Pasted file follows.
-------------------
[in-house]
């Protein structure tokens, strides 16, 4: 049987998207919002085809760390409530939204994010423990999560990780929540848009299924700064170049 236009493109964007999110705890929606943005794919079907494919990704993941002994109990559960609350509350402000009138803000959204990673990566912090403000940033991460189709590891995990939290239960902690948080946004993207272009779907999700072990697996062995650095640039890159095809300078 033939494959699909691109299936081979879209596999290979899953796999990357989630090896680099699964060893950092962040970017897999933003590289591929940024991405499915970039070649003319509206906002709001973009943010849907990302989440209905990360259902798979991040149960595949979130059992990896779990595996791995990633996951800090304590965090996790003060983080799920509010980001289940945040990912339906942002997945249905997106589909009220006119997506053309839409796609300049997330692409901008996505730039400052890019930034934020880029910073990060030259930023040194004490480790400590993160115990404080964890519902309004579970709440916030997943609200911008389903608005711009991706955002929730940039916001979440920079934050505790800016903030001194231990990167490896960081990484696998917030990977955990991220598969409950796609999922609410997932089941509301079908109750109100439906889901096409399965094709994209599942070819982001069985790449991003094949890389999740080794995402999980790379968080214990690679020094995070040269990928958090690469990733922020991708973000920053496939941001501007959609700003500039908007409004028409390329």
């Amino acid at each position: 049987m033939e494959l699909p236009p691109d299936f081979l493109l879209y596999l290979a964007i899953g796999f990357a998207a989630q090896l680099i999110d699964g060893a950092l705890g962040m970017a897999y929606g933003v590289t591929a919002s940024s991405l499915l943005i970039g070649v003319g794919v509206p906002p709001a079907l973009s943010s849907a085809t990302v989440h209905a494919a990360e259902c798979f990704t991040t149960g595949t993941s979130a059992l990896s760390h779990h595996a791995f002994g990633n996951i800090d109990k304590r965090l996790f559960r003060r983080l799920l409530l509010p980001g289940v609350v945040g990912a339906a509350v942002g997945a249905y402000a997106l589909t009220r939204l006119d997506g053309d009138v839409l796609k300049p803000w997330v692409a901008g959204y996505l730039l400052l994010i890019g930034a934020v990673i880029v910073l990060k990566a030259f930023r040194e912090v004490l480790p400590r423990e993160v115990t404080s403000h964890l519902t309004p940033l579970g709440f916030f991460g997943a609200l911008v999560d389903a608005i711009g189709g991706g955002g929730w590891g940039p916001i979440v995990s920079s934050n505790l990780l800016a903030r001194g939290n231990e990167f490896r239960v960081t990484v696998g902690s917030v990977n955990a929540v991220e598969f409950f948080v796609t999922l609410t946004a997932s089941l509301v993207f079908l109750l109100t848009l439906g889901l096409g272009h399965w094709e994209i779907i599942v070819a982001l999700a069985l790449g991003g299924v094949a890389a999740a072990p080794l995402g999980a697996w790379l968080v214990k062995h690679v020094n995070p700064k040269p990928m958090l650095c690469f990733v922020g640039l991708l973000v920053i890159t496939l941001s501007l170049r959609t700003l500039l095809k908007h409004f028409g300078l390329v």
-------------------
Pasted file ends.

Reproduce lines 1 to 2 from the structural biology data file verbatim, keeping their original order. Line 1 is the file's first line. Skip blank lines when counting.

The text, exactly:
[in-house]
């Protein structure tokens, strides 16, 4: 049987998207919002085809760390409530939204994010423990999560990780929540848009299924700064170049 236009493109964007999110705890929606943005794919079907494919990704993941002994109990559960609350509350402000009138803000959204990673990566912090403000940033991460189709590891995990939290239960902690948080946004993207272009779907999700072990697996062995650095640039890159095809300078 033939494959699909691109299936081979879209596999290979899953796999990357989630090896680099699964060893950092962040970017897999933003590289591929940024991405499915970039070649003319509206906002709001973009943010849907990302989440209905990360259902798979991040149960595949979130059992990896779990595996791995990633996951800090304590965090996790003060983080799920509010980001289940945040990912339906942002997945249905997106589909009220006119997506053309839409796609300049997330692409901008996505730039400052890019930034934020880029910073990060030259930023040194004490480790400590993160115990404080964890519902309004579970709440916030997943609200911008389903608005711009991706955002929730940039916001979440920079934050505790800016903030001194231990990167490896960081990484696998917030990977955990991220598969409950796609999922609410997932089941509301079908109750109100439906889901096409399965094709994209599942070819982001069985790449991003094949890389999740080794995402999980790379968080214990690679020094995070040269990928958090690469990733922020991708973000920053496939941001501007959609700003500039908007409004028409390329």